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What is a catheter?

A catheter is a soft and hollow tube inserted into the bladder. Its purpose is to help the urine drain from the bladder, and a nurse or doctor generally inserts them.

There are two locations to insert a catheter:

  1. Urethral catheters: these catheters are inserted through the urethra, which is the tube that carries urine out of the bladder.
  2. Suprapubic catheter: these catheters are inserted through a small opening made in the lower abdomen.

Catheters also differ based on how long they remain in place. Intermittent catheters are temporarily inserted and then removed once the bladder is empty. In comparison, indwelling catheters stay in place for days or weeks.

Why are catheters used?

A catheter is used in instances where someone has difficulty urinating naturally. In some cases, it may also be used to empty the bladder before performing certain tests or surgery.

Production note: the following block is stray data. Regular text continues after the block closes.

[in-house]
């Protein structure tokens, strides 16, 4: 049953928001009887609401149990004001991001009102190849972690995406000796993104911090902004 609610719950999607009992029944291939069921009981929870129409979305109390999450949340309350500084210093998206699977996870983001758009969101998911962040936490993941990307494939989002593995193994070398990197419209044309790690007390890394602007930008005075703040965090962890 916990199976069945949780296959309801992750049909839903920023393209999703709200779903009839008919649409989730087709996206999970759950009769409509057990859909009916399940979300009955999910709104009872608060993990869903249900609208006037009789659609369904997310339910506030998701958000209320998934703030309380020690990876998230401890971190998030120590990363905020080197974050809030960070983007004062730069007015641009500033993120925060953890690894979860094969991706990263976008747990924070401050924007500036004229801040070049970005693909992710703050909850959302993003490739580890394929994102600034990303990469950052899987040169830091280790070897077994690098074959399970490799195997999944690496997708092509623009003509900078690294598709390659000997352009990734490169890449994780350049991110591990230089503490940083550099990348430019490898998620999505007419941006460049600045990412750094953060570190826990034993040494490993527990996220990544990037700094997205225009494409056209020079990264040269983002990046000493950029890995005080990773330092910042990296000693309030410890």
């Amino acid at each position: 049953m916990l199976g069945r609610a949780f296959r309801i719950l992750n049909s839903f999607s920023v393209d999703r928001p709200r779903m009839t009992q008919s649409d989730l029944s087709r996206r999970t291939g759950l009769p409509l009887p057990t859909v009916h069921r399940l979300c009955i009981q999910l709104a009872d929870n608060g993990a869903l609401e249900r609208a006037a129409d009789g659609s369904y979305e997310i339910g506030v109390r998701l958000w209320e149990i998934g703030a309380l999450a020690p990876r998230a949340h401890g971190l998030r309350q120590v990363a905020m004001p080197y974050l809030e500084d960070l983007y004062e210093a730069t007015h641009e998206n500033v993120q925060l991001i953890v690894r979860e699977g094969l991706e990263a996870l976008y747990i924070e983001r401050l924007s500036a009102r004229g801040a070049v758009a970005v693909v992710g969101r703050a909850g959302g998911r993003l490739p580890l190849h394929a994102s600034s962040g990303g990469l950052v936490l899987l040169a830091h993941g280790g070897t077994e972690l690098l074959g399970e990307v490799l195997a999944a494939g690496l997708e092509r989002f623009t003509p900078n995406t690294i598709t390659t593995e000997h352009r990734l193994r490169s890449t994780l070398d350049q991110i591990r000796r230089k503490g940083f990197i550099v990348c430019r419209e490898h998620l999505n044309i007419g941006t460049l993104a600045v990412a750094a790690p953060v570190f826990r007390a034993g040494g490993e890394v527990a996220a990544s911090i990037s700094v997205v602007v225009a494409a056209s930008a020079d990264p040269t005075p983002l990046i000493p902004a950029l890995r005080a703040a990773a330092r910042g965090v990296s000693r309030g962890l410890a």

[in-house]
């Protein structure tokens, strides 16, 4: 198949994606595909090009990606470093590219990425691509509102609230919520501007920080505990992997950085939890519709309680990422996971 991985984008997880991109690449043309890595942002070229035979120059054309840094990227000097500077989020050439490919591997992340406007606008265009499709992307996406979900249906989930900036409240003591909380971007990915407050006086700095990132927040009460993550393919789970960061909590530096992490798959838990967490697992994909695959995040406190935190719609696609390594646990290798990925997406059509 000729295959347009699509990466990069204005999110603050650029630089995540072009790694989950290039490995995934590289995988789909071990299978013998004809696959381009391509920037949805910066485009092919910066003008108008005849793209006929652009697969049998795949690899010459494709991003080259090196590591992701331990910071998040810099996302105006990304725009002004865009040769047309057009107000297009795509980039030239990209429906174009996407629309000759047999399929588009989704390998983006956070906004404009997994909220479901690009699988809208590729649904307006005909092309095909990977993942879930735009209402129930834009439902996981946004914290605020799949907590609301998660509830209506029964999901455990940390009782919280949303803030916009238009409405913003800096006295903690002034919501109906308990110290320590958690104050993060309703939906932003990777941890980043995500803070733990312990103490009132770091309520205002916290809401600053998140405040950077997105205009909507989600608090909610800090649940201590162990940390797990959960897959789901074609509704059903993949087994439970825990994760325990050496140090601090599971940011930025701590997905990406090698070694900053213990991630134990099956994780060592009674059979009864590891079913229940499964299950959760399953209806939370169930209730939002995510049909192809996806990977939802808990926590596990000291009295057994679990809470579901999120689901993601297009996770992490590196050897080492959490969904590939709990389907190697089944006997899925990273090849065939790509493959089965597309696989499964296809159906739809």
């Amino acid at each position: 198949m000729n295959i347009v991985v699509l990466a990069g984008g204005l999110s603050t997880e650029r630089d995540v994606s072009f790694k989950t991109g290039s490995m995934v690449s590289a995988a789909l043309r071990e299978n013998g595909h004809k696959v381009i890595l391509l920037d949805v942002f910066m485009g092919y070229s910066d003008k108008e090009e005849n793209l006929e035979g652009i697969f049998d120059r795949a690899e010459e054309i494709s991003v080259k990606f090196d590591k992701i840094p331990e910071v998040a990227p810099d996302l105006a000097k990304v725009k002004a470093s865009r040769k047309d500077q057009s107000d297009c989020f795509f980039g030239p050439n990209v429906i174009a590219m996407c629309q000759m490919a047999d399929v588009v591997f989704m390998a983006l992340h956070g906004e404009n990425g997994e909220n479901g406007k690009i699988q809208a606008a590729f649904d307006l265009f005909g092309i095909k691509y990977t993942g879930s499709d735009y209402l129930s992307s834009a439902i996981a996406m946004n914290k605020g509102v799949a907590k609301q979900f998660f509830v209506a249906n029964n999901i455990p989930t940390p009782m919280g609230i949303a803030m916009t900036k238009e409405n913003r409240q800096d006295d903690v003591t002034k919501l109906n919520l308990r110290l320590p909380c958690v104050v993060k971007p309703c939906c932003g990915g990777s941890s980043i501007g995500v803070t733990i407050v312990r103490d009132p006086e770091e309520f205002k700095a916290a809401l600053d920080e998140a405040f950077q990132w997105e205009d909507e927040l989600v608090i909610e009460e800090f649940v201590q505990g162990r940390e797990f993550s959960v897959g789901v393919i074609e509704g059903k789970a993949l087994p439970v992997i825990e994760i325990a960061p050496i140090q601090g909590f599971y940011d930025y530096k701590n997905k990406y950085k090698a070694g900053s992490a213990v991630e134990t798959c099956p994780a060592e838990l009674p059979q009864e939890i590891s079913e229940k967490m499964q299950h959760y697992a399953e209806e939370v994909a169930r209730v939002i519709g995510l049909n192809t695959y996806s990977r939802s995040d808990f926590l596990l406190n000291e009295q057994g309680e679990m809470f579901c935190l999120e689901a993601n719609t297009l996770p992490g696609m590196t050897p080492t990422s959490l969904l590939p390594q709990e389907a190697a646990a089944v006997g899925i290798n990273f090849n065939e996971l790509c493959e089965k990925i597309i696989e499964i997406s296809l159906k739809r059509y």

Some specific instances in which a catheter may be inserted include:

  • An obstruction in the urethra prevents urine from leaving the body. Examples of obstructions include prostate enlargement or scarring.
  • Draining the bladder before childbirth when given an epidural anesthetic.
  • Aiding urination in those with nerve damage or a bladder weakness that affects the ability to urinate.
  • Draining the bladder before, during, or after surgery.
  • If a patient has urinary incontinence.
  • Delivering medicine directly into the bladder.